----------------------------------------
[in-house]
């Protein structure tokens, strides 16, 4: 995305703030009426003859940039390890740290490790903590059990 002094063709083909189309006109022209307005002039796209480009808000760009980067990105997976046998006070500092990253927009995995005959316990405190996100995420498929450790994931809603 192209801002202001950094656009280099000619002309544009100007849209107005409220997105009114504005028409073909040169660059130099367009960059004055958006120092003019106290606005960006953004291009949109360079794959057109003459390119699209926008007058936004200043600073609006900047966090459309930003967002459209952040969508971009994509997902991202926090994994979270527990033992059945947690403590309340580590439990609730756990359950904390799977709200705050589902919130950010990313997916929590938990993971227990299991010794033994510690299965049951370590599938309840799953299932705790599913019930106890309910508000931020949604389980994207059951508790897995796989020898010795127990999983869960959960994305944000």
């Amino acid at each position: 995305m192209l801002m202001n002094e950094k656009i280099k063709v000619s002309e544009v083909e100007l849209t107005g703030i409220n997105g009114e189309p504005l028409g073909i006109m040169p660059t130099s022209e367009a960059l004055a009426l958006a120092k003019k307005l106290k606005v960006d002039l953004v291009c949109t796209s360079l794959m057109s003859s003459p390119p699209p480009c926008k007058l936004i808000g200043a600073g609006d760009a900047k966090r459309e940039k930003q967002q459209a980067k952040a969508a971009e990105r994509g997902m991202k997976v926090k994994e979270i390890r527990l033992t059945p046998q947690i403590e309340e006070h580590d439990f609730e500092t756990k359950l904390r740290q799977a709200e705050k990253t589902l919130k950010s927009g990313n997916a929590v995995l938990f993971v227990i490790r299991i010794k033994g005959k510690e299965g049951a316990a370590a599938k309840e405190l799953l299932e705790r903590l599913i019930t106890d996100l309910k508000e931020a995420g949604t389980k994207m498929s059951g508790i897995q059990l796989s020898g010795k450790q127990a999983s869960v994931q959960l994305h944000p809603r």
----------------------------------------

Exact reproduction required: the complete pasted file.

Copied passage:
[in-house]
């Protein structure tokens, strides 16, 4: 995305703030009426003859940039390890740290490790903590059990 002094063709083909189309006109022209307005002039796209480009808000760009980067990105997976046998006070500092990253927009995995005959316990405190996100995420498929450790994931809603 192209801002202001950094656009280099000619002309544009100007849209107005409220997105009114504005028409073909040169660059130099367009960059004055958006120092003019106290606005960006953004291009949109360079794959057109003459390119699209926008007058936004200043600073609006900047966090459309930003967002459209952040969508971009994509997902991202926090994994979270527990033992059945947690403590309340580590439990609730756990359950904390799977709200705050589902919130950010990313997916929590938990993971227990299991010794033994510690299965049951370590599938309840799953299932705790599913019930106890309910508000931020949604389980994207059951508790897995796989020898010795127990999983869960959960994305944000």
């Amino acid at each position: 995305m192209l801002m202001n002094e950094k656009i280099k063709v000619s002309e544009v083909e100007l849209t107005g703030i409220n997105g009114e189309p504005l028409g073909i006109m040169p660059t130099s022209e367009a960059l004055a009426l958006a120092k003019k307005l106290k606005v960006d002039l953004v291009c949109t796209s360079l794959m057109s003859s003459p390119p699209p480009c926008k007058l936004i808000g200043a600073g609006d760009a900047k966090r459309e940039k930003q967002q459209a980067k952040a969508a971009e990105r994509g997902m991202k997976v926090k994994e979270i390890r527990l033992t059945p046998q947690i403590e309340e006070h580590d439990f609730e500092t756990k359950l904390r740290q799977a709200e705050k990253t589902l919130k950010s927009g990313n997916a929590v995995l938990f993971v227990i490790r299991i010794k033994g005959k510690e299965g049951a316990a370590a599938k309840e405190l799953l299932e705790r903590l599913i019930t106890d996100l309910k508000e931020a995420g949604t389980k994207m498929s059951g508790i897995q059990l796989s020898g010795k450790q127990a999983s869960v994931q959960l994305h944000p809603r």